The Court reviewed the U.S. Supreme Court precedent discussing the scope of the residual clause. In Begay v. United States, the U.S. Supreme Court held that the residual clause only encompasses crimes similar in kind and of comparable risk to the enumerated crimes. 553 U.S. 137 (2008). Under this analysis, the U.S. Supreme Court noted that all of the enumerated offenses generally involve “purposeful, violent, and aggressive conduct.” In a subsequent decision, Sykes v. United States, 131 S. Ct. 2267 (2011),the U.S. Supreme Court returned to a comparable degree of risk analysis, by analyzing the degree of risk posed by the offense in order to determine whether it qualifies under the residual clause. Specifically, the U.S. Supreme Court noted that Begay involved a strict liability offense.
The Fourth Circuit acknowledged that most circuits have held that Sykes has limited Begay’s similar-in-kind inquiry to only those offenses involving strict liability, negligence, or recklessness. However, the Fourth Circuit continues to apply Begay to residual clause cases, and the Court did so in this case. Under the degree of risk test, the Court found that the offense of fourth degree burglary presents a comparable risk of harm to general burglary—the closest enumerated offense—because the risk associated with both is the possibility of a face-to-face confrontation between the burglar and property owner. In so holding, the Court rejected Martin’s contention that the risk of harm from general burglary stems from the burglar’s intent to commit a crime.
However, this conclusion did not end the Court’s analysis because under the approach adopted by the Fourth Circuit, the offense must also be similar in kind to the offenses enumerated in the U.S.S.G.—burglary, arson, extortion, or a crime involving explosives. After examining Maryland’s statute, the Court determined that the crimes could be committed based on an unreasonable assumption that an individual had permission to enter, which constitutes negligent, but not purposeful, conduct. Therefore, the Court held that the fourth degree burglary statute is not similar in kind to the enumerated offenses. As such, it does not qualify as a crime of violence under the applicable Sentencing Guideline, and the district court erred in its treating it as such. The Court vacated Martin’s sentence and remanded the case for resentencing.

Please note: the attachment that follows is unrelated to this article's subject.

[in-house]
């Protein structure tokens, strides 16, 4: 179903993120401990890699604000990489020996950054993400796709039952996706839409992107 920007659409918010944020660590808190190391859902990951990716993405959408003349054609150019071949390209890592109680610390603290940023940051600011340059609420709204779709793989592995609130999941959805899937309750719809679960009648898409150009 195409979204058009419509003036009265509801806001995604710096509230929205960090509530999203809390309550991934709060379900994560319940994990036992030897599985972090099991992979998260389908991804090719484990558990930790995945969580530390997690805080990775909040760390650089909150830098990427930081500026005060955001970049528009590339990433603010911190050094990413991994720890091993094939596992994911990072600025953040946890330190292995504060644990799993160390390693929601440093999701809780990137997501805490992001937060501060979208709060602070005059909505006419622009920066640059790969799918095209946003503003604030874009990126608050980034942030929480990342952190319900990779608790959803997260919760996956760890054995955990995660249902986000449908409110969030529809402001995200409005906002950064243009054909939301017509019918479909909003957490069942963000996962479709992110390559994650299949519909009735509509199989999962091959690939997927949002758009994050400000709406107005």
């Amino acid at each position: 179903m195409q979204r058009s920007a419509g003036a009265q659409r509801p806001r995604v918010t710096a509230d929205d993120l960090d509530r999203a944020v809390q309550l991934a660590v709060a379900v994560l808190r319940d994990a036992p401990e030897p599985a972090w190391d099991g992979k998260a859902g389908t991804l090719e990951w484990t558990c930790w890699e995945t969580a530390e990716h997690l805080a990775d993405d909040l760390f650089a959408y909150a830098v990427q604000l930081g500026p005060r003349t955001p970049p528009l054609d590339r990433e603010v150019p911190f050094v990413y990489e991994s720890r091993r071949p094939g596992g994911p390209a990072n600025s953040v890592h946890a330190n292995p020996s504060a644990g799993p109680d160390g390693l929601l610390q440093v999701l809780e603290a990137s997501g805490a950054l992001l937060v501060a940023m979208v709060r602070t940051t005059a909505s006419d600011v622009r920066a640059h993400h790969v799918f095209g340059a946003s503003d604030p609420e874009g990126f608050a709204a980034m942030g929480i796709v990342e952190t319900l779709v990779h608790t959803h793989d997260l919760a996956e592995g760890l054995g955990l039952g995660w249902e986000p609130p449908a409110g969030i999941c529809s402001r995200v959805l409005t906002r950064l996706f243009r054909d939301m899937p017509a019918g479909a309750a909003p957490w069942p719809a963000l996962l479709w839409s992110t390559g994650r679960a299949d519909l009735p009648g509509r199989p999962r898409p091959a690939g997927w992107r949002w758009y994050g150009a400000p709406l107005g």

Judge Diaz wrote separately to concur, and specifically noted the lack of clarity surrounding this issue, and urged Congress or the U.S. Supreme Court to “shed light on this ‘black hole of confusion and uncertainty.’” In his dissent, Judge O’Grady agreed with the majority’s degree-of-risk analysis. However, Judge O’Grady disagreed that Begay should apply in this case because fourth degree burglary is not a strict liability or negligence crime. Judge O’Grady noted that the Fourth Circuit’s application of Begay and Sykes has been inconsistent, and recent cases have limited its application to only those cases involving strict liability or negligence offenses. However, even if Begay did apply, the dissent argued that the presence of a defense for reasonable mistake does not mean the crime is one of negligence. Rather, a breaking and entering under the fourth degree burglary statute must be knowingly committed, which constitutes purposeful conduct under Begay.